Instead, it’s Hermantown advancing.

“With the way we’ve been playing this year, it’s hard to believe we’ve only scored 119 points in the last two games and came away with two wins,” Fenske said. “It just shows the craziness of March. We had to go out and get some big stops, and these boys did it. Our mantra has been ‘refuse to lose,’ and they’ve really embraced that mentality. When the shots aren’t falling, you’ve got to step up the defense, and I think you really saw that here.”

Hermantown's Blake Schmitz attacks the basket in the second half of the Section 7AAA boys basketball championship game on Friday, March 18, 2022 at East High School in Duluth as Dane Mammenga (5) defends for Hibbing.
Brandon Veale / Duluth News Tribune

After all the craziness of the closing seconds, including missed three throws, Michael Lau’s steal and layup stood as the game-winning basket with just over a minute remaining.

Hibbing had the ball on its end, but the Bluejackets’ inbounds pass near the 3-point line was a little short. Both Lau and McDonald went up high for it and the ball got tipped the other way. McDonald fell but Lau kept his footing and knew what to do next. He retrieved the ball and outraced a defender to the basket.

“That was clutch,” Schmitz said. “(Lau) is the heart of our team. He plays with passion and does the things people don’t always notice, the defense and rebounding.”

And here’s another thing about Lau — he’s the Hawks’ only senior — meaning the best could be yet to come for the Hermantown program.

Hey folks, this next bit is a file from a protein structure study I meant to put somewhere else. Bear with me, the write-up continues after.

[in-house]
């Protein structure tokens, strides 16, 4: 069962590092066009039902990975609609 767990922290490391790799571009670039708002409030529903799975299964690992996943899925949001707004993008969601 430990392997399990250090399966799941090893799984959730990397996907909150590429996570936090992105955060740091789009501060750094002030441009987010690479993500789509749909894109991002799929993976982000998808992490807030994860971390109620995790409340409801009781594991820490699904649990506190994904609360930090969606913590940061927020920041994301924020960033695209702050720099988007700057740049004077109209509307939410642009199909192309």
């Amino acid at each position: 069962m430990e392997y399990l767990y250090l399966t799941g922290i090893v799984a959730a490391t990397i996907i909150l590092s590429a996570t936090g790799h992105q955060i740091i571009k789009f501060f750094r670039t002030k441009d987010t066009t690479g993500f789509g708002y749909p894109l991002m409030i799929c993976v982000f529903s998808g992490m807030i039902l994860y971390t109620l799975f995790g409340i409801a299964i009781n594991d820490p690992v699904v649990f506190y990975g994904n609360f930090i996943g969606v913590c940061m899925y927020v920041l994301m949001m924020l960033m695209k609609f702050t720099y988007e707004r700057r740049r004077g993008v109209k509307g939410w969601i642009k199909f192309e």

For him, though, this is it.

Hermantown players celebrate after the final buzzer of the Section 7AAA final on Friday, March 18, 2022 at East High School in Duluth. The Hawks defeated Hibbing 60-59.
Brandon Veale / Duluth News Tribune

“I saw the ball up in the air so I just went and got it,” Lau said. “I knew it was coming. They had been doing that all game. I knew it was coming to (McDonald). We all did. We scouted all week for him.


“I love these guys. We’ve worked all summer for this. This was the end goal right here.”

Hermantown 26-34—60

Hibbing 22-37—59

Hermantown — Blake Schmitz 30, Abe Soumis 5, Michael Lau 7, Keaton Christianson 13, Andrew Schmitz 5. Totals 24 5-8 60.

3-point goals — Schmitz 3, Soumis, Christianson 3.

Hibbing — Zach Rusich 7, Carson Brown 2, Alex Chacich 13, Ayden McDonald 37. Totals 24 8-12 59.

3-point goals — Rusich, McDonald 2.

Hermantown's Abe Soumis wrestles with Alex Chacich (back) and Ayden McDonald of Hibbing for the ball late in the second half of the Section 7AAA boys basketball championship game on Friday, March 18, 2022 at East High School in Duluth. Officials ruled a timeout had been called before a whistle for a jump ball.
Brandon Veale / Duluth News Tribune

Jon Nowacki joined the News Tribune in August 1998 as a sports reporter. He grew up in Stephen, Minnesota, in the northwest corner of the state, where he was actively involved in school and sports and was a proud member of the Tigers’ 1992 state championship nine-man football team.

After graduating in 1993, Nowacki majored in print journalism at the University of St. Thomas in St. Paul, serving as editor of the college paper, “The Aquin,” and graduating with honors in December 1997. He worked with the Associated Press during the “tobacco trial” of 1998, leading to the industry’s historic $206 billion settlement, before moving to Duluth.

Nowacki started as a prep reporter for the News Tribune before moving onto the college ranks, with an emphasis on Minnesota Duluth football, including coverage of the Bulldogs’ NCAA Division II championships in 2008 and 2010.

Nowacki continues to focus on college sports while filling in as a backup on preps, especially at tournament time. He covers the Duluth Huskies baseball team and auto racing in the summer. When time allows, he also writes an offbeat and lighthearted food column entitled “The Taco Stand,” a reference to the “Taco Jon” nickname given to him by his older brother when he was a teenager that stuck with him through college. He has a teenage daughter, Emma.

Nowacki can be reached at or (218) 380-7027. Follow him on Twitter @TacoJon1.